At least, I know there are mine, and I can't wait to get my hands on them and let you guys know what I thought!
But until then, Nancy dropped by to chat with us about two very different retellings, the perils of instalove (YES), and the heady experience of having two books coming out on the same day!
What made you decide to write Beauty? Had you always wanted to tackle a fairy tale-based story, or was this sort of unplanned?
Snow White had been in my thoughts for a long time when I wrote Beauty. Its themes of female envy and the mother-daughter bond were very powerful for me growing up because of my own relationship with my mother. In high school, I was also aware that some girls could be super-competitive about looks, and that in order to fit in, I had to try to be pretty but not TOO pretty.
And then one night, I had this dream about an evil queen. I felt that queen in my soul - her greed, her insecurity, her fears - and it all came together for me. I decided to write a retelling of Snow White with a twist, in which the Snow White character (Ana) decides to make herself ugly in order to gain her mother's love.
In addition to Beauty, you have a retelling of Daphne du Maurier's Rebecca, called Thorn Abbey, coming out in May as well - tell us a bit about the heady/nerve-racking/panic-inducing, etc., experience of having two books debut at once.
I'm incredibly excited and also a little bit crazed. When I write a book, I give it everything I have, and I love it so much and get a bit obsessed with the process and with the characters. Even though I finished writing Beauty and Thorn Abbey long ago, I continue to be emotionally tangled up in them as I talk about them with readers. And now, I'm working on yet another novel. So basically, I feel like I'm in labor with triplets.
Any plans to write future retellings, whether fairy tales, like Beauty, or literature retellings, like Thorn Abbey?
Yes! I'm writing my next retelling as we speak, and it's pubbing next year from Simon Pulse. More to come on that very soon!
As much as we may love any particular tale, each has its own "problematic" aspects (for me, I can't get over the fact that Prince Charming has to find Cinderella, the glorious love of his life, by matching up her feet. I mean, really?). Which problematic aspect of a tale really gets under your skin?
So many fairy tales have to do with the heroine being "saved by true love" or "saved by a kiss." I was reminded of that just recently when I told the stories of Snow White and Sleeping Beauty to my five year old daughter Clara, and found myself totally changing the endings so the heroines weren't quite so passive. I mean, they were just lying there in a comatose state, waiting to be revived by a stranger's kiss!
And that's the other thing: instalove in fairy tales. What kind of message are we sending with these stories where a prince falls in love with the heroine because of her golden tresses or dewy skin or whatever, and vice versa? Shouldn't they at least go out for coffee and have a conversation first?
Which fairy tale would you most like to spend 24 hours inside of, and which the least?
The Most: Hansel and Gretel. There's a lot of dark, fascinating, psychotherapy-worthy stuff going on there.
The Least: Cinderella, only because other people have revisited and retold it so well already.
Someone gives you a key ring and says you can open any door you want, save one. Then they leave you alone with all those keys and doors. What do you do?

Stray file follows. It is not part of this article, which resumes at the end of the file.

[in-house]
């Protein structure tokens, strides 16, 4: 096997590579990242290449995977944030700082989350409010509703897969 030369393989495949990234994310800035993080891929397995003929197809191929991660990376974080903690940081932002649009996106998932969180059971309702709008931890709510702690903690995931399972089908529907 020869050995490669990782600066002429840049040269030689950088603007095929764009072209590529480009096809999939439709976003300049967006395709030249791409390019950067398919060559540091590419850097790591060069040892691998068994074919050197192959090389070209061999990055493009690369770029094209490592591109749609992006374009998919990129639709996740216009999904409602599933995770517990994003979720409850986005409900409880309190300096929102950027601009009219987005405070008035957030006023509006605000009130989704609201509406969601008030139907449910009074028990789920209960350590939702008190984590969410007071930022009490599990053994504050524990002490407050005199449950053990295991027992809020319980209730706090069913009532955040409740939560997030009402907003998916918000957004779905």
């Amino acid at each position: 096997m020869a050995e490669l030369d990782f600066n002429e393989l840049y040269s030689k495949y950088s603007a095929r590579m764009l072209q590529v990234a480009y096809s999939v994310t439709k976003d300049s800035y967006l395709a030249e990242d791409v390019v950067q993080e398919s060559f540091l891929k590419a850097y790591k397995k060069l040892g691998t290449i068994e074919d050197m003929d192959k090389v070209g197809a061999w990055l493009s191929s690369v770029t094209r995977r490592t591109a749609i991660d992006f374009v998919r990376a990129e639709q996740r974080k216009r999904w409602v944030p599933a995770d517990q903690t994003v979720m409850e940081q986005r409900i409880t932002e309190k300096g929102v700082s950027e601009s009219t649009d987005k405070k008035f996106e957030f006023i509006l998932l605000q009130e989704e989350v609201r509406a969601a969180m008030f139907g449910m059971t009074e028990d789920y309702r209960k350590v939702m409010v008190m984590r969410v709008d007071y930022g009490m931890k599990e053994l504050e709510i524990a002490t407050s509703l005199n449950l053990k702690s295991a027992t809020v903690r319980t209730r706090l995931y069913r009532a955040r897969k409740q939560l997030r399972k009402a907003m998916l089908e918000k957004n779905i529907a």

I would really, really want to open the forbidden door. But I've read Bluebeard. And I've also read all those Japanese fairy tales about mortals who are granted these happy, perfect lives AS LONG AS THEY DON'T DO THIS ONE THING, but then they do that one thing, and all hell breaks loose. So I know better.
Your favorite obscure (or less well-known) fairy tale?
A Japanese fairy tale called "The Tale of the Bamboo Cutter," a.k.a. "Princess Kaguya." It's about a bamboo cutter who finds a tiny magical baby inside a glowing bamboo stalk, and she grows up to be a celestial princess who breaks a lot of hearts.
An aside ... this and other Japanese (and non-Japanese) fairy tales are often referred to as folk tales. I know there can be some overlap between the two genres, although fairy tales tend to involve some element of magic, right? "The Tale of the Bamboo Cutter" definitely involves magic. And also a little bit of instalove. But it's a deeper sort of instalove that evolves into true love, plus it doesn't have a cliche happy ending, so it's okay. :)
Most overrated fairy tale?
I think all fairy tales are awesome in their own way.
QUICKFIRE FUN STUFF:
This or That:
- Tower or Dungeon?
- Evil Queen or Wicked Witch?
- Seven League Boots or Glass Slippers?
Glass Slippers. (I have a weakness for pretty shoes.)
- Talking Birds or Talking Mice?
- Prince or pauper?
- Hans Christian Andersen or the Brothers Grimm?
Hans Christian Andersen.
Would You Rather:
- face 3 Billy Goats Gruff or 3 Bears from Goldilocks?
The three bears, please.
- drink an Alice-ish "Drink Me" potion or eat part of a witch's gingerbread house?
The "Drink Me" potion.
- be able to spin straw into gold or have precious gems drop from your lips when you speak?
- be cursed with blindness (Rapunzel) or knife-like pain when you walk (Little Mermaid)?
Yikes. Blindness, I guess? (And as an aside, I really love the Disney movie "Tangled," which is a Rapunzel retelling.)
Thanks so much for stopping by, Nancy!
Beauty and Thorn Abbey will both hit stores May 7th, both from Simon Pulse. You can find Nancy online at nancyohlin.com, or follow her on Twitter!
And don't forget, you could win this - or any other book featured during Fairy Tale Fortnight, in my FTF blog hop giveaway!
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where you can access the schedule! Or go here to get involved!
Credit to these awesome Deviants for our button [ 1, 2 & 3]!